Study find link between height loss and death among senior women
January 10, 2012
A recent study brings to light how dangerous falls can be for senior women. Researchers from the Journal of Bone and Mineral Research recently found that women who lose more than two inches in height are 50 percent more likely to suffer broken bones and death.
The basis for the new testing came from the collected data from the Osteoporotic Fractures study that started in the 1980s. The study followed 3,124 women aged 65 and older who had their heights tested over the course of the study, which spanned more than two decades. Participants also filled out questionnaires every four months and were asked to report if they suffered any fractures or broken bones as well.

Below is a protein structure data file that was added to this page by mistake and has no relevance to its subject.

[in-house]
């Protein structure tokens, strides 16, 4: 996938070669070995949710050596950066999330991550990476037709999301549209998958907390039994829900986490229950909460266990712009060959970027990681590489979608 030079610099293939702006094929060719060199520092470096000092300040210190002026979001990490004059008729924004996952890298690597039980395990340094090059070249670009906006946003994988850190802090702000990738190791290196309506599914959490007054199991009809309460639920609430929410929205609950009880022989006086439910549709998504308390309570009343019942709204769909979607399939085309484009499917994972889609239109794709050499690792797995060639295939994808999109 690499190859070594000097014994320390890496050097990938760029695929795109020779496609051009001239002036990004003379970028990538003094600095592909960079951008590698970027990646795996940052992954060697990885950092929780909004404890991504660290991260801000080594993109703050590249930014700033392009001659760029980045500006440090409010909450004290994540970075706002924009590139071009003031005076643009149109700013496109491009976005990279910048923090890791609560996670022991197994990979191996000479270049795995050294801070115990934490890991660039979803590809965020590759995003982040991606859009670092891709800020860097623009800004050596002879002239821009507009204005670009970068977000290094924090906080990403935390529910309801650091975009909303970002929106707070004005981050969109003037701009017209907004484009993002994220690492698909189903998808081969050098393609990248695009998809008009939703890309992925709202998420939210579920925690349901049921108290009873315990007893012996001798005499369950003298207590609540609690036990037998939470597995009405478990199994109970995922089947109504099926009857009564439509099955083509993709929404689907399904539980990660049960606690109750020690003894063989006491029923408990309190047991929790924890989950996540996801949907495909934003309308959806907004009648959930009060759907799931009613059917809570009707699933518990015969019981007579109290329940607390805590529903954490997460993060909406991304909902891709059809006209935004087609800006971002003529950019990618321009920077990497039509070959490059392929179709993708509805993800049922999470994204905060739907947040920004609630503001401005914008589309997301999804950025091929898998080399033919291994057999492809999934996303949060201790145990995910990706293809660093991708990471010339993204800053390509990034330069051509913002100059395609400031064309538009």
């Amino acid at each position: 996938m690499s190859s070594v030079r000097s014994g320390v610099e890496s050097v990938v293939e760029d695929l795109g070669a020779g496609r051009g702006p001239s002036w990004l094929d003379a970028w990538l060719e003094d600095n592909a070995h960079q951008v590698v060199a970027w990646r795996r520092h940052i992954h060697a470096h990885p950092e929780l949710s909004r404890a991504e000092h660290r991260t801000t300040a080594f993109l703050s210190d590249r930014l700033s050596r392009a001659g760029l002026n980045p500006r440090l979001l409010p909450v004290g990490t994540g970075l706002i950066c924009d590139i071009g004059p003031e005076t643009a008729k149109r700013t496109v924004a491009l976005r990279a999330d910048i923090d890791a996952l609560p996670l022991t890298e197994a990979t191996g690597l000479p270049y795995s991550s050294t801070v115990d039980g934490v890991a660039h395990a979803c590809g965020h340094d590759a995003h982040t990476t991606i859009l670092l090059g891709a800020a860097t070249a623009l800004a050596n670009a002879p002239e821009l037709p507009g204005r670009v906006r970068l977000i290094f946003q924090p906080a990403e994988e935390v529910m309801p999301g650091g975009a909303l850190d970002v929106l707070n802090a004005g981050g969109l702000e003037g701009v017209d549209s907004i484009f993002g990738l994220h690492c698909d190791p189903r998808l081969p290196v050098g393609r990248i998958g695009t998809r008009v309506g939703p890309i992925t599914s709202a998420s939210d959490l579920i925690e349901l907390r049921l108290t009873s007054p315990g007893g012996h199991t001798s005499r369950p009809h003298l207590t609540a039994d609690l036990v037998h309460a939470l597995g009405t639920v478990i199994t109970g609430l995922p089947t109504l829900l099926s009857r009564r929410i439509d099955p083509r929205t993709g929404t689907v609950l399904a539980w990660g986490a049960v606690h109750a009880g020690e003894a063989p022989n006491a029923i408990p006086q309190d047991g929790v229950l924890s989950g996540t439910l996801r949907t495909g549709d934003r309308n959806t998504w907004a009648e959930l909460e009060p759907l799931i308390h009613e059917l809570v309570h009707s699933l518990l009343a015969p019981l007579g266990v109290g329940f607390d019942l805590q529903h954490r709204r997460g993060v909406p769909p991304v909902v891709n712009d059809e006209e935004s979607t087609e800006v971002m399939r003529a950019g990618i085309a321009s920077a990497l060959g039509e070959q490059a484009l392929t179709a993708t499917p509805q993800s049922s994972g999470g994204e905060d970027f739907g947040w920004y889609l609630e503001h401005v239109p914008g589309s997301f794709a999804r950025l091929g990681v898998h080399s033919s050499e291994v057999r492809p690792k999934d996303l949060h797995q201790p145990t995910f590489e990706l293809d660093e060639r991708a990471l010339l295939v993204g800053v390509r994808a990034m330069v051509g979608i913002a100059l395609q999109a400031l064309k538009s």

Using this recorded data, scientists of the new study were able to find that women aged 65 or older who lost more than two inches over 15 years were 50 percent more likely to suffer a fracture and die subsequently within five years time. This is compared to to senior women who lost less than two inches of height.
Women aging in place may want to install a medical alert system into their homes in case a fall occurs down the line. Elderly women may also want to start taking calcium pills and vitamin D to keep their bones strong as a means to ward off falls.